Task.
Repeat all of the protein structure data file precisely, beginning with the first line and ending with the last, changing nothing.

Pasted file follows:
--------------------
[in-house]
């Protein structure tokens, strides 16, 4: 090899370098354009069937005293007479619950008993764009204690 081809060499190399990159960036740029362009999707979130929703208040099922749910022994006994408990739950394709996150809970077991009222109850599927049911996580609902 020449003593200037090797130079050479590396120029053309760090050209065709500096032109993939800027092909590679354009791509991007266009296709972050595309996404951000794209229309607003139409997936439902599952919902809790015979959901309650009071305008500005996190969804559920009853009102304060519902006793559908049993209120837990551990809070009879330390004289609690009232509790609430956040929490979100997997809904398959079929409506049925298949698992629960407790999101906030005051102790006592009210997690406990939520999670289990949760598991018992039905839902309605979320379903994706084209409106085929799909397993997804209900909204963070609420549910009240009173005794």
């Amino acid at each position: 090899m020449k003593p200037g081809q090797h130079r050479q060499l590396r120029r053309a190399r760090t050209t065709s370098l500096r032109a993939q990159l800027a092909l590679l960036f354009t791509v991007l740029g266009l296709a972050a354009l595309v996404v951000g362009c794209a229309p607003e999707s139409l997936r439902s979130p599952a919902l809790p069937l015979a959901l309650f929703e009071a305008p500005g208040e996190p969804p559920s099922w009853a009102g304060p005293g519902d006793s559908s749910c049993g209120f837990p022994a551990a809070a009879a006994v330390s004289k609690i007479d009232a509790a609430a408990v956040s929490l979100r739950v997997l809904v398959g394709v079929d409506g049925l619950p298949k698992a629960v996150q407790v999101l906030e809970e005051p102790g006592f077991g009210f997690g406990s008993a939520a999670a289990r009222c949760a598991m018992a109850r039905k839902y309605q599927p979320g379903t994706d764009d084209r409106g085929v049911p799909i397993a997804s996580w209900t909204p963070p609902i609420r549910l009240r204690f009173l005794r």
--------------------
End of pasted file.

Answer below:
[in-house]
């Protein structure tokens, strides 16, 4: 090899370098354009069937005293007479619950008993764009204690 081809060499190399990159960036740029362009999707979130929703208040099922749910022994006994408990739950394709996150809970077991009222109850599927049911996580609902 020449003593200037090797130079050479590396120029053309760090050209065709500096032109993939800027092909590679354009791509991007266009296709972050595309996404951000794209229309607003139409997936439902599952919902809790015979959901309650009071305008500005996190969804559920009853009102304060519902006793559908049993209120837990551990809070009879330390004289609690009232509790609430956040929490979100997997809904398959079929409506049925298949698992629960407790999101906030005051102790006592009210997690406990939520999670289990949760598991018992039905839902309605979320379903994706084209409106085929799909397993997804209900909204963070609420549910009240009173005794």
């Amino acid at each position: 090899m020449k003593p200037g081809q090797h130079r050479q060499l590396r120029r053309a190399r760090t050209t065709s370098l500096r032109a993939q990159l800027a092909l590679l960036f354009t791509v991007l740029g266009l296709a972050a354009l595309v996404v951000g362009c794209a229309p607003e999707s139409l997936r439902s979130p599952a919902l809790p069937l015979a959901l309650f929703e009071a305008p500005g208040e996190p969804p559920s099922w009853a009102g304060p005293g519902d006793s559908s749910c049993g209120f837990p022994a551990a809070a009879a006994v330390s004289k609690i007479d009232a509790a609430a408990v956040s929490l979100r739950v997997l809904v398959g394709v079929d409506g049925l619950p298949k698992a629960v996150q407790v999101l906030e809970e005051p102790g006592f077991g009210f997690g406990s008993a939520a999670a289990r009222c949760a598991m018992a109850r039905k839902y309605q599927p979320g379903t994706d764009d084209r409106g085929v049911p799909i397993a997804s996580w209900t909204p963070p609902i609420r549910l009240r204690f009173l005794r």